Echols' mental stability during the years immediately prior to the murders and during his trial was the focus of his appellate legal team in their appeal attempts. In his efforts to win a new trial, Echols, 27 at the time of the appeal, claimed he was incompetent to stand trial because of a history of mental illness. The record on appeal spells out a long history of Echols' mental health problems, including a May 5, 1992, Arkansas Department of Youth Services referral for possible mental illness, a year to the day before the murders. Hospital records for his treatment in Little Rock 11 months before the killings show a history of self-mutilation and assertions to hospital staff that he gained power by drinking blood, that he had inside him the spirit of a woman who had killed her husband, and that he was having hallucinations. He also told mental health workers that he was "going to influence the world."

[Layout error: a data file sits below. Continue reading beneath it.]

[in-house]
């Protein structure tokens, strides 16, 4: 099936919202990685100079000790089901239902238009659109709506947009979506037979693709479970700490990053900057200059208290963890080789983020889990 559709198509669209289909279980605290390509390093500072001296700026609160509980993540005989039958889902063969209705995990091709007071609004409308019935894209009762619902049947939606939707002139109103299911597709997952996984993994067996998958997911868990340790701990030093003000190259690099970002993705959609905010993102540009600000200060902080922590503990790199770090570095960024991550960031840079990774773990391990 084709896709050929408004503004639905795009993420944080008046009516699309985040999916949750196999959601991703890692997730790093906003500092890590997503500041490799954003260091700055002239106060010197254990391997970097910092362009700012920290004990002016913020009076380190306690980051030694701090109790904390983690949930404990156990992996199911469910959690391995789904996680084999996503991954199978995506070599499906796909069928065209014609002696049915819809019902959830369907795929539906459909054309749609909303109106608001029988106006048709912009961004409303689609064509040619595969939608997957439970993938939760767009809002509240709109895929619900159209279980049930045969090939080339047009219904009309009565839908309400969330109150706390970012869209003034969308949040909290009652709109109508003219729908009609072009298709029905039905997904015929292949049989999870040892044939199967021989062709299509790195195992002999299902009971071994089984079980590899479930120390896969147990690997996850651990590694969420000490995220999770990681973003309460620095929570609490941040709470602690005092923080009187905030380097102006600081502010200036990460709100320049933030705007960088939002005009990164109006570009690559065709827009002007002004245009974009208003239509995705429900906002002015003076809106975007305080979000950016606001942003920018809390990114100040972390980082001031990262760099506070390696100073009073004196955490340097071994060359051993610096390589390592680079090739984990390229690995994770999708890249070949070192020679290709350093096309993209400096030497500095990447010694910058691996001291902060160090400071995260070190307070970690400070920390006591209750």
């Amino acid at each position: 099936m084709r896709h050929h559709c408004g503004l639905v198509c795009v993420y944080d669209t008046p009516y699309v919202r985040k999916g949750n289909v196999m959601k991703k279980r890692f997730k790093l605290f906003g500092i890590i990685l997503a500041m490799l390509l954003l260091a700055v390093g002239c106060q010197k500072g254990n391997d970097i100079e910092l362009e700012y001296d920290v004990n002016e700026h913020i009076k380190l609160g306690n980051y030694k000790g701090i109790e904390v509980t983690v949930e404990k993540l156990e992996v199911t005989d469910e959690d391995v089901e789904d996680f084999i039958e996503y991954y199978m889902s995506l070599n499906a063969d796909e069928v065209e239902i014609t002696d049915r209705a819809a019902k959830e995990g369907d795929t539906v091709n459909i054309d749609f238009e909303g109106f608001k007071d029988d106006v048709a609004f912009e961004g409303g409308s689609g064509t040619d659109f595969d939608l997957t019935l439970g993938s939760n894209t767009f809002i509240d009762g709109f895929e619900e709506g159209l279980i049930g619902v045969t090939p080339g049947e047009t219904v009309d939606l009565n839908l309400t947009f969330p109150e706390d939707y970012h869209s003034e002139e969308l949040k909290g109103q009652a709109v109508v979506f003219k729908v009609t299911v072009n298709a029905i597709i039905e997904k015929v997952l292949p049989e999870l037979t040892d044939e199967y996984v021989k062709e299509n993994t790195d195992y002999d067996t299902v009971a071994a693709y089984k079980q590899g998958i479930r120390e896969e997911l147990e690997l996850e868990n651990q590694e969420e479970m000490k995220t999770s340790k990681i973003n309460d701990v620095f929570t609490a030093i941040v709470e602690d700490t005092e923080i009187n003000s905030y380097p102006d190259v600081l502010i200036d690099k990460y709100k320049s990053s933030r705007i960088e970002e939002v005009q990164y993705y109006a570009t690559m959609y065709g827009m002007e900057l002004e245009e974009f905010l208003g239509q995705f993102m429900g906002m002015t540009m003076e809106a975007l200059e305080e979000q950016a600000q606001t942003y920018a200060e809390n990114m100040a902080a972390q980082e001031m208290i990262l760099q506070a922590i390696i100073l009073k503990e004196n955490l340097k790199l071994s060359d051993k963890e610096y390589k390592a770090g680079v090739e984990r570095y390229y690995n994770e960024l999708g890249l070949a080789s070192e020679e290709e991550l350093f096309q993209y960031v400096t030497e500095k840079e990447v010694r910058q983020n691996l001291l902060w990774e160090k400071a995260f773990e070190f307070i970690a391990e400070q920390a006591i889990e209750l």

John Mark Byers, the adoptive father of victim Christopher Byers, gave a knife to cameraman Doug Cooper, who was working with documentary makers Joe Berlinger and Bruce Sinofsky while filming the first Paradise Lost feature. The knife was a folding hunting knife manufactured by Kershaw. According to the statements given by Berlinger and Sinofsky, Cooper informed them of his receipt of the knife on December 19, 1993. After the documentary crew returned to New York, Berlinger and Sinofsky were reported to have discovered what appeared to be blood on the knife. HBO executives ordered them to return the knife to the West Memphis Police Department. The knife was not received at the West Memphis Police Department until January 8, 1994.
The appellate legal team argued that Echols did not waive his assertion that he was not mentally competent before his 1994 trial because he was not competent to waive it. To assist in the appeals process, Echols' appellate legal team retained a Berkeley, California-based forensic Psychiatrist, Dr. George Woods, to make their case.